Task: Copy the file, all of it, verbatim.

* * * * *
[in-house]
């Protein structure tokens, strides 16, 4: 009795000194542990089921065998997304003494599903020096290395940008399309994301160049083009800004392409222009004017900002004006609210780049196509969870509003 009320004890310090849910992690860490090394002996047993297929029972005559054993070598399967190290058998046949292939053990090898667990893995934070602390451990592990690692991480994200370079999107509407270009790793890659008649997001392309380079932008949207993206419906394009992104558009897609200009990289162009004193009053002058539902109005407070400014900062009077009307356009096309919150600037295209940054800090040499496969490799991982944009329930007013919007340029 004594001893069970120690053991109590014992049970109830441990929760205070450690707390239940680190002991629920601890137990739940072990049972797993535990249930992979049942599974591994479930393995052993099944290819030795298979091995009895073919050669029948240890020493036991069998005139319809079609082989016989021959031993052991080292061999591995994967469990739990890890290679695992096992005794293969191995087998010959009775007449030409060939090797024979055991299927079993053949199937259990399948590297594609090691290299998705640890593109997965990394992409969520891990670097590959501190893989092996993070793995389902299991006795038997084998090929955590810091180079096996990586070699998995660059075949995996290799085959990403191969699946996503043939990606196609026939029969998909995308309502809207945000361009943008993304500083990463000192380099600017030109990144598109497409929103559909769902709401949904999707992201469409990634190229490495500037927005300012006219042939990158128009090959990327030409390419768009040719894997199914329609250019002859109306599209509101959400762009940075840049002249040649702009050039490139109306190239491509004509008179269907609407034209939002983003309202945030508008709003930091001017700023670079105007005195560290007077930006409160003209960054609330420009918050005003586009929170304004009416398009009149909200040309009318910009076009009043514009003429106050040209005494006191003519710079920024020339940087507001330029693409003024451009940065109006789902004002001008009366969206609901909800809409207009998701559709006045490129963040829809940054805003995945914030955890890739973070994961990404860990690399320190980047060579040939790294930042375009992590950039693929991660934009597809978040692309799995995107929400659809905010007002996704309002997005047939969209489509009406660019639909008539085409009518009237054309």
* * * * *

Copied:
[in-house]
């Protein structure tokens, strides 16, 4: 009795000194542990089921065998997304003494599903020096290395940008399309994301160049083009800004392409222009004017900002004006609210780049196509969870509003 009320004890310090849910992690860490090394002996047993297929029972005559054993070598399967190290058998046949292939053990090898667990893995934070602390451990592990690692991480994200370079999107509407270009790793890659008649997001392309380079932008949207993206419906394009992104558009897609200009990289162009004193009053002058539902109005407070400014900062009077009307356009096309919150600037295209940054800090040499496969490799991982944009329930007013919007340029 004594001893069970120690053991109590014992049970109830441990929760205070450690707390239940680190002991629920601890137990739940072990049972797993535990249930992979049942599974591994479930393995052993099944290819030795298979091995009895073919050669029948240890020493036991069998005139319809079609082989016989021959031993052991080292061999591995994967469990739990890890290679695992096992005794293969191995087998010959009775007449030409060939090797024979055991299927079993053949199937259990399948590297594609090691290299998705640890593109997965990394992409969520891990670097590959501190893989092996993070793995389902299991006795038997084998090929955590810091180079096996990586070699998995660059075949995996290799085959990403191969699946996503043939990606196609026939029969998909995308309502809207945000361009943008993304500083990463000192380099600017030109990144598109497409929103559909769902709401949904999707992201469409990634190229490495500037927005300012006219042939990158128009090959990327030409390419768009040719894997199914329609250019002859109306599209509101959400762009940075840049002249040649702009050039490139109306190239491509004509008179269907609407034209939002983003309202945030508008709003930091001017700023670079105007005195560290007077930006409160003209960054609330420009918050005003586009929170304004009416398009009149909200040309009318910009076009009043514009003429106050040209005494006191003519710079920024020339940087507001330029693409003024451009940065109006789902004002001008009366969206609901909800809409207009998701559709006045490129963040829809940054805003995945914030955890890739973070994961990404860990690399320190980047060579040939790294930042375009992590950039693929991660934009597809978040692309799995995107929400659809905010007002996704309002997005047939969209489509009406660019639909008539085409009518009237054309």